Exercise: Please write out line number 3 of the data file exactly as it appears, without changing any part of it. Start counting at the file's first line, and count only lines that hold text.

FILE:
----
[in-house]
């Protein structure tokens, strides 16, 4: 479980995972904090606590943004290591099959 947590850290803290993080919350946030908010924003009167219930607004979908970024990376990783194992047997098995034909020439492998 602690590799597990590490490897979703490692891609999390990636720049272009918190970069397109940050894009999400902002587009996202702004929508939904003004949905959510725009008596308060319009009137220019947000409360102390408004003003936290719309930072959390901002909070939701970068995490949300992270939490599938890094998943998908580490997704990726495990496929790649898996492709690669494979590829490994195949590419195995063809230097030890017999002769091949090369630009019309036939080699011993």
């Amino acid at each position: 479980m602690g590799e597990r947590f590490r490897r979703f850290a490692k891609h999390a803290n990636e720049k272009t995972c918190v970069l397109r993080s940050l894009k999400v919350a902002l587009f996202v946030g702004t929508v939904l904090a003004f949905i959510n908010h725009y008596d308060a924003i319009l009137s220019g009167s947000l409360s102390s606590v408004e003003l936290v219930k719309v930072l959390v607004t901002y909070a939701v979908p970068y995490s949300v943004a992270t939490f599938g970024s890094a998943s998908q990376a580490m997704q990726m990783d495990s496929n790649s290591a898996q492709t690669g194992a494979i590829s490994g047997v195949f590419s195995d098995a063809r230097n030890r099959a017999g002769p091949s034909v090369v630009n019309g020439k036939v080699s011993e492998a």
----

């Amino acid at each position: 479980m602690g590799e597990r947590f590490r490897r979703f850290a490692k891609h999390a803290n990636e720049k272009t995972c918190v970069l397109r993080s940050l894009k999400v919350a902002l587009f996202v946030g702004t929508v939904l904090a003004f949905i959510n908010h725009y008596d308060a924003i319009l009137s220019g009167s947000l409360s102390s606590v408004e003003l936290v219930k719309v930072l959390v607004t901002y909070a939701v979908p970068y995490s949300v943004a992270t939490f599938g970024s890094a998943s998908q990376a580490m997704q990726m990783d495990s496929n790649s290591a898996q492709t690669g194992a494979i590829s490994g047997v195949f590419s195995d098995a063809r230097n030890r099959a017999g002769p091949s034909v090369v630009n019309g020439k036939v080699s011993e492998a």